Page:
Going Deep: A writer’s duty

No tears in the writer, no tears in the reader. No surprise in the writer, no surprise in the reader.—Robert Frost

Many of us draw from personal experience when writing that pivotal or turning point sentence, scene or chapter. We also rely on our emotions, to help fuel the emotions of our characters.

In my book, “The Heat Between Us,” there is a scene where the heroine’s mother is in the hospital and she rushes to be by her side just before she dies. It’s a long scene, so I’m sharing bits and pieces. I hope it offers some insight.

Harold Middleton stood to embrace his daughter, and it seemed as though his normal height of six-foot three-inches had been diminished by grief.

“Your Momma was hit by a drunk driver, little girl. Doctor said she suffered some trauma to the brain—a broken hip—ribs.” His voice cracked as it faltered just above a whisper. “There are internal injuries and some bleeding. They want to keep her as comfortable as possible.”

Octavia hugged her father and cried into his cotton pullover shirt, her tears creating a wet spot just below his shoulder.

“Lauren and Naomi just left, ” her father continued as his smooth, comforting hand ran across her slumping shoulders. “She’s been asking for a few of you. Sit down and talk to your Momma, little girl …”

Octavia nodded, then pulled away just enough to wipe her eyes and nose with her sleeve, not at all bothered by the thin lines of mucous mingling with her tears …

When her father left the room she made her way to the bed, taking in the elongated tubes of plastic resembling the legs of a spider, affixed to her mother’s mouth and nose. She glanced at the ugly, thick layers of sterile gauze and bandage woven like a ski cap around her mother’s head, and then closed her eyes, in an effort to remember the beauty of the salt and pepper locks. Instead, the memory of her mother sitting still and allowing her to play, “hairdresser” flashed before her. She gasped.

On wobbly legs, she opened her eyes then sat, frowning at the grinding hum of the breathing apparatus. Her voice rattled when she placed her hand on the bed. The sound strange to her own ears.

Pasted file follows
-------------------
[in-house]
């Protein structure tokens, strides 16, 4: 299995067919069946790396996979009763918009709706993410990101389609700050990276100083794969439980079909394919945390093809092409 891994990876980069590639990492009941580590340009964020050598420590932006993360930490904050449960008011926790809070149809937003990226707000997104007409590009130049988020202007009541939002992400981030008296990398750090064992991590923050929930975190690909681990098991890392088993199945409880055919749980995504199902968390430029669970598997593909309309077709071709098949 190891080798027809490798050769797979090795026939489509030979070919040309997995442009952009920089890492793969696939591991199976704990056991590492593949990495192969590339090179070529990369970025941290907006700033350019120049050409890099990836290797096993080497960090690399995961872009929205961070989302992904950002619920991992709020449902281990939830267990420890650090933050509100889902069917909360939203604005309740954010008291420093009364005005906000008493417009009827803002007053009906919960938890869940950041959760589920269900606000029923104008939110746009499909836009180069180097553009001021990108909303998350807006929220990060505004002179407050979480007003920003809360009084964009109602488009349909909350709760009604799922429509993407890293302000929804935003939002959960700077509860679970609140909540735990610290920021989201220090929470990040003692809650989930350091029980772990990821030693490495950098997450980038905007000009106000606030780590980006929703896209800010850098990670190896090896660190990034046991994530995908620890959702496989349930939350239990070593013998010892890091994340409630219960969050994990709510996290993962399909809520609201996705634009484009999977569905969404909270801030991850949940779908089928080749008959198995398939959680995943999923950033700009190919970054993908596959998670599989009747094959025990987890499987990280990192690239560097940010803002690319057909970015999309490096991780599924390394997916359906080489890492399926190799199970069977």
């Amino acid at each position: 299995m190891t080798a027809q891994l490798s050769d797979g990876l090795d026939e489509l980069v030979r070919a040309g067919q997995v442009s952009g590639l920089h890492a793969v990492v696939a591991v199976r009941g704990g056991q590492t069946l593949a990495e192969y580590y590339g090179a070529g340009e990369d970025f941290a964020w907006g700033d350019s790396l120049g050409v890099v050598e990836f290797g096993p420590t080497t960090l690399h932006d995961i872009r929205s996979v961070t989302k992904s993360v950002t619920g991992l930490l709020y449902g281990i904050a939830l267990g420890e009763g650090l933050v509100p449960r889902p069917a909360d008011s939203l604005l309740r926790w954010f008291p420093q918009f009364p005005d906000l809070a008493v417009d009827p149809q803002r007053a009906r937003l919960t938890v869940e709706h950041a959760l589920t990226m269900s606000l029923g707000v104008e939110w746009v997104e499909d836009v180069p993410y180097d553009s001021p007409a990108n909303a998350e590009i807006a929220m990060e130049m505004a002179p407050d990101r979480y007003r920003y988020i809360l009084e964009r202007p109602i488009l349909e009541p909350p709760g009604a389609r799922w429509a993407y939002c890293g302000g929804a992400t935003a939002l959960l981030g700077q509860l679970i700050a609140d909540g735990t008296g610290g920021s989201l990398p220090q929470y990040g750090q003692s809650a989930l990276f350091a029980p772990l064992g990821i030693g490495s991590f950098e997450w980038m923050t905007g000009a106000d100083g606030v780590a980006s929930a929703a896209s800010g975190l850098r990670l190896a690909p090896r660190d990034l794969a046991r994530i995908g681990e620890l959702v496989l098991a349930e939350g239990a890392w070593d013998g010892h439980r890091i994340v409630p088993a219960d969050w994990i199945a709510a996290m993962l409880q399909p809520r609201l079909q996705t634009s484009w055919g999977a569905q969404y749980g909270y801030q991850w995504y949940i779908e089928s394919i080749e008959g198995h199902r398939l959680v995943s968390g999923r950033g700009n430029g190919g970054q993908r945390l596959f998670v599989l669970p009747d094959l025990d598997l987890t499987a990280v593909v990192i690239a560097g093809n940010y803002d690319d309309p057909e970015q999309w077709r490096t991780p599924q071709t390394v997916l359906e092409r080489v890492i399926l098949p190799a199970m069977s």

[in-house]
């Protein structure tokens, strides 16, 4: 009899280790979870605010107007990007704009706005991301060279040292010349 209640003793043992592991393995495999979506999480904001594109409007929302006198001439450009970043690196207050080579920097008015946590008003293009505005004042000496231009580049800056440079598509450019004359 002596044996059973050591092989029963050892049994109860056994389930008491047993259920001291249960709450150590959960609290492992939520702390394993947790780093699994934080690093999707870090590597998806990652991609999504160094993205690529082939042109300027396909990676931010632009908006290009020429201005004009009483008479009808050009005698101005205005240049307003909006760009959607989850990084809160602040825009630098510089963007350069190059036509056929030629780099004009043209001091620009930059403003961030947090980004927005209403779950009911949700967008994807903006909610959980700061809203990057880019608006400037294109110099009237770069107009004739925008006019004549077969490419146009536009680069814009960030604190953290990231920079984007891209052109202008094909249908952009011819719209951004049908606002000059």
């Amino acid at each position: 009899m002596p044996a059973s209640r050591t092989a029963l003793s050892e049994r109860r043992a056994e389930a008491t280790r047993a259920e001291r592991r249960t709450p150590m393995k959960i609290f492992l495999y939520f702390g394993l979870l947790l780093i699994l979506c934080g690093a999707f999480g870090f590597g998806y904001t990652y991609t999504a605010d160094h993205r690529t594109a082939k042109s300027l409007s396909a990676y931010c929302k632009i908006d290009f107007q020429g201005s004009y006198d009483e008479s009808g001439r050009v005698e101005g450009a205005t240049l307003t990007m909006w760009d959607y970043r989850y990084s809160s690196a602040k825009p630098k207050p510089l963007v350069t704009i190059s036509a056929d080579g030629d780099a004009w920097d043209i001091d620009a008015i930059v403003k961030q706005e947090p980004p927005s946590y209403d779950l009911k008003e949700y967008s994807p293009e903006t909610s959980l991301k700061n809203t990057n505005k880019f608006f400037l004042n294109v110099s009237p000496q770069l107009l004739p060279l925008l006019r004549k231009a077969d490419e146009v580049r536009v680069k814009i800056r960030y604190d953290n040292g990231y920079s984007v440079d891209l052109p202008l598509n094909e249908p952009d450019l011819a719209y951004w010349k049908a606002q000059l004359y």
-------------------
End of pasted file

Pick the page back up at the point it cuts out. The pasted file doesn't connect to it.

“Momma, can you hear me?” An absurd, unnecessary question. Of course, she can hear me, Octavia thought. Mothers can hear everything, even our deepest fears.

Groggy and weak, Dionne Middleton’s eyes fluttered open and rested on her daughter’s patchy, wet face. “Tavia?”

“I’m here, Momma.” She reached for her hand and choked back a sob. “I’m here. Don’t talk.”

Writing that scene was extremely painful for me. My mother passed away in 2004, and my sisters and I were at her side, at the hospital. I remember going through at least two boxes of tissues. The tears were constant, the memories vivid, and the writing arduous.

I had to stop several times, and then remind myself that this wasn’t about me. It was about my character, her family, and her feelings.

I had to be careful not to let my experience overpower hers. My experience had to make me empathize and understand what she was going through. Thinking back, it wasn’t a conscious decision to write the scene. I did what my character told me was happening in her life.

The process can be exhausting, and somewhat painful. But not always. Emotions can be drawn from a humorous, embarrassing or a life-changing experience. And in the end, you will have a richer, deeper story—one that a reader will read in the wee hours of the morning.

The wisdom in Robert Frost’s words is the guideline to which we as writers should strive to adhere. And although it may be a difficult task, it is the duty of a writer to dig deep in introspection, bare our souls, and tell our stories.

So dig deep, and create.